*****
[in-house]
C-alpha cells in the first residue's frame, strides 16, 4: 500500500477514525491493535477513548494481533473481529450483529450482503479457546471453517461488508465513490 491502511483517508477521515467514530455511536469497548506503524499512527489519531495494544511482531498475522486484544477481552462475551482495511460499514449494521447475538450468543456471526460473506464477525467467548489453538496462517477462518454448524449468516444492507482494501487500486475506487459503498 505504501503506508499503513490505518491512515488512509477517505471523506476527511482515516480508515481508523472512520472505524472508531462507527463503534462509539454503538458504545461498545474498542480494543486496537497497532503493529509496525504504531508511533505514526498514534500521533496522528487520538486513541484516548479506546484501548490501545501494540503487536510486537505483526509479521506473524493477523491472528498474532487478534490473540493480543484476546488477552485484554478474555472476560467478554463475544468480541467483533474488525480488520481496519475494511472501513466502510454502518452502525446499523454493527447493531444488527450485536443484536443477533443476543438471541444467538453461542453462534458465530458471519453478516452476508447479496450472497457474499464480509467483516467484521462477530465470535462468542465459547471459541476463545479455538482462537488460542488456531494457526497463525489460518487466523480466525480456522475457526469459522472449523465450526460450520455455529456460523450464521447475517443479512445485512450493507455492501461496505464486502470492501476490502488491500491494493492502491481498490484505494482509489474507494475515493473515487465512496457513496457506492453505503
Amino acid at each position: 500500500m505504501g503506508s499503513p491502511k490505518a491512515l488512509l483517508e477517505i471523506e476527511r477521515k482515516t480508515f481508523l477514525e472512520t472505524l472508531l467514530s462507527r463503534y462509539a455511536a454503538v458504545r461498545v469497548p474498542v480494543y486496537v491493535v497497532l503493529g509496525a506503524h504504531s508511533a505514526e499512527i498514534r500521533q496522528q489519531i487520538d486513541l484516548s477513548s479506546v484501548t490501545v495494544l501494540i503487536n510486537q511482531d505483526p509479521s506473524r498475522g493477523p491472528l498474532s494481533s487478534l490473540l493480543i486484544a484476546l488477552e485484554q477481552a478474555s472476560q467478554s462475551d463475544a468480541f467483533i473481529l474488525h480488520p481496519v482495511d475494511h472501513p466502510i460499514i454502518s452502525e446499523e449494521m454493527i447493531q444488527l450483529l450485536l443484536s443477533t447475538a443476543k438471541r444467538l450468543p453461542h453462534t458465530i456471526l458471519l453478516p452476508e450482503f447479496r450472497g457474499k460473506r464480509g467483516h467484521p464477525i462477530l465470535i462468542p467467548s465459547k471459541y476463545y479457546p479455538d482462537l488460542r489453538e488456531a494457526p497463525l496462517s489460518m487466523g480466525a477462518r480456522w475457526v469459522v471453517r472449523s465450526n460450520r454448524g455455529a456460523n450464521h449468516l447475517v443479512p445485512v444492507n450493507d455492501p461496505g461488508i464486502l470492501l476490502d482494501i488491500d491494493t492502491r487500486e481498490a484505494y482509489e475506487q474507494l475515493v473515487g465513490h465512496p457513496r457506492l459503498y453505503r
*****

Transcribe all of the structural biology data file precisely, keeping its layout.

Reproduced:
[in-house]
C-alpha cells in the first residue's frame, strides 16, 4: 500500500477514525491493535477513548494481533473481529450483529450482503479457546471453517461488508465513490 491502511483517508477521515467514530455511536469497548506503524499512527489519531495494544511482531498475522486484544477481552462475551482495511460499514449494521447475538450468543456471526460473506464477525467467548489453538496462517477462518454448524449468516444492507482494501487500486475506487459503498 505504501503506508499503513490505518491512515488512509477517505471523506476527511482515516480508515481508523472512520472505524472508531462507527463503534462509539454503538458504545461498545474498542480494543486496537497497532503493529509496525504504531508511533505514526498514534500521533496522528487520538486513541484516548479506546484501548490501545501494540503487536510486537505483526509479521506473524493477523491472528498474532487478534490473540493480543484476546488477552485484554478474555472476560467478554463475544468480541467483533474488525480488520481496519475494511472501513466502510454502518452502525446499523454493527447493531444488527450485536443484536443477533443476543438471541444467538453461542453462534458465530458471519453478516452476508447479496450472497457474499464480509467483516467484521462477530465470535462468542465459547471459541476463545479455538482462537488460542488456531494457526497463525489460518487466523480466525480456522475457526469459522472449523465450526460450520455455529456460523450464521447475517443479512445485512450493507455492501461496505464486502470492501476490502488491500491494493492502491481498490484505494482509489474507494475515493473515487465512496457513496457506492453505503
Amino acid at each position: 500500500m505504501g503506508s499503513p491502511k490505518a491512515l488512509l483517508e477517505i471523506e476527511r477521515k482515516t480508515f481508523l477514525e472512520t472505524l472508531l467514530s462507527r463503534y462509539a455511536a454503538v458504545r461498545v469497548p474498542v480494543y486496537v491493535v497497532l503493529g509496525a506503524h504504531s508511533a505514526e499512527i498514534r500521533q496522528q489519531i487520538d486513541l484516548s477513548s479506546v484501548t490501545v495494544l501494540i503487536n510486537q511482531d505483526p509479521s506473524r498475522g493477523p491472528l498474532s494481533s487478534l490473540l493480543i486484544a484476546l488477552e485484554q477481552a478474555s472476560q467478554s462475551d463475544a468480541f467483533i473481529l474488525h480488520p481496519v482495511d475494511h472501513p466502510i460499514i454502518s452502525e446499523e449494521m454493527i447493531q444488527l450483529l450485536l443484536s443477533t447475538a443476543k438471541r444467538l450468543p453461542h453462534t458465530i456471526l458471519l453478516p452476508e450482503f447479496r450472497g457474499k460473506r464480509g467483516h467484521p464477525i462477530l465470535i462468542p467467548s465459547k471459541y476463545y479457546p479455538d482462537l488460542r489453538e488456531a494457526p497463525l496462517s489460518m487466523g480466525a477462518r480456522w475457526v469459522v471453517r472449523s465450526n460450520r454448524g455455529a456460523n450464521h449468516l447475517v443479512p445485512v444492507n450493507d455492501p461496505g461488508i464486502l470492501l476490502d482494501i488491500d491494493t492502491r487500486e481498490a484505494y482509489e475506487q474507494l475515493v473515487g465513490h465512496p457513496r457506492l459503498y453505503r